Much of the scenic southern landscape is sandstone, specifically Kayenta sandstone and Navajo sandstone. The Colorado River and its tributaries wind their way through the sandstone, creating some of the world's most striking and wild terrain. Wind and rain have also sculpted the soft sandstone over millions of years. Canyons, gullies, arches, pinnacles, buttes, bluffs, and mesas are the common sight throughout south-central and southeast Utah. This terrain is the central feature of protected state and federal parks such as Arches, Bryce Canyon, Canyonlands, Capitol Reef, and Zion national parks, Cedar Breaks, Grand Staircase-Escalante, Hovenweep, and Natural Bridges national monuments, Glen Canyon National Recreation Area (site of the popular tourist destination, Lake Powell), Dead Horse Point and Goblin Valley state parks, and Monument Valley (a popular photographic and filming site).

Southwestern Utah is the lowest and hottest spot in Utah. It is known as Utah's Dixie because early settlers were able to grow limited amounts of cotton there. Beaverdam Wash in far southwestern Utah is the lowest point in the state, at 2,000 feet (610 m). The northernmost portion of the Mojave Desert is also located in this area. Dixie is quickly becoming a popular recreational and retirement destination, and the population is growing rapidly. Just north of Dixie is the state's highest ski resort, Brian Head.

Eastern Utah is a high-elevation area covered mostly by plateaus and basins. Economies are dominated by mining, oil and natural gas-drilling, ranching, and recreation. Much of eastern Utah is part of the Uintah and Ouray Indian Reservation. The Navajo Nation also extends into southeastern Utah. The most popular destination within eastern Utah is Dinosaur National Monument near Vernal.

Utah's temperatures are extreme, with cold temperatures in winter due to its elevation, and very hot summers statewide (with the exception of mountain areas and high mountain valleys). Utah is usually protected from major blasts of cold air by mountains lying north and east of the state, although major Arctic blasts can occasionally reach the state. Average January high temperatures range from around 30 °F (-1 °C) in some northern valleys to almost 55 °F (13 °C) in St. George. Temperatures dropping below 0 °F (-18 °C) should be expected on occasion in most areas of the state most years, although some areas see it often (for example, the town of Randolph averages about 50 days per year with temperatures dropping that low). In July, average highs range from about 85 °F (29 °C) to 100 °F (38 °C). However, the low humidity and high elevation typically leads to large temperature variations, leading to cool nights most summer days.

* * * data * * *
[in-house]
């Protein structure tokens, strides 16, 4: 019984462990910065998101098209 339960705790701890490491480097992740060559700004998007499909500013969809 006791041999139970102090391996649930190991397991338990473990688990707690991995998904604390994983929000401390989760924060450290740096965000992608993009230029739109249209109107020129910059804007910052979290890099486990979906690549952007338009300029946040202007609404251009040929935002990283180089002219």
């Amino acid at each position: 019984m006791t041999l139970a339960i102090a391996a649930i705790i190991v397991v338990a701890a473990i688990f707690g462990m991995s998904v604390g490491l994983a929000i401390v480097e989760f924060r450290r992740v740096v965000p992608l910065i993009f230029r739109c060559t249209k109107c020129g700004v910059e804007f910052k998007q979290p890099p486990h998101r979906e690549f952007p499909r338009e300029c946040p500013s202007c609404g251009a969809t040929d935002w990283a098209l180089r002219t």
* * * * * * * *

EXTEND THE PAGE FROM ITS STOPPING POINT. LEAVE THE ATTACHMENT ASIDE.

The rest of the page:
Tourism is a major industry in Southern Utah, with Utah's five national parks (Arches, Bryce Canyon, Canyonlands, Capitol Reef, and Zion) and many other attractions. In Moab mountain biking is a popular sport. Research, information technology development, and service based industries are important economic activities along the Salt Lake City-Ogden-Provo corridor. Utah is also noted for its ski resorts, near Salt Lake City, Park City, Ogden, Provo, and Cedar City (Brian Head).

Utah also hosted the 2002 Winter Olympics. The ski resorts in the northern Wasatch Range, the Bonneville Salt Flats, the Great Salt Lake, the five national parks in the south, and cultural attractions such as Temple Square, Sundance Film Festival, and the Utah Shakespearean Festival are among the most visited.

Popular recreational destinations within the mountains besides the ski resorts include Flaming Gorge National Recreation Area, Timpanogos Cave National Monument, Bear Lake, and Jordanelle, Strawberry, Pineview Reservoir, East Canyon, and Rockport reservoirs. The mountains are popular camping, rock-climbing, skiing, snowboarding, and hiking destinations.

The Space Shuttle Solid Rocket Booster is built and serviced by the Thiokol division of ATK, which has its facilities in Promontory Point. Boosters are tested periodically at a proving grounds in the Wasatch Range.

Wording courtesy of http://www.wikipedia.org/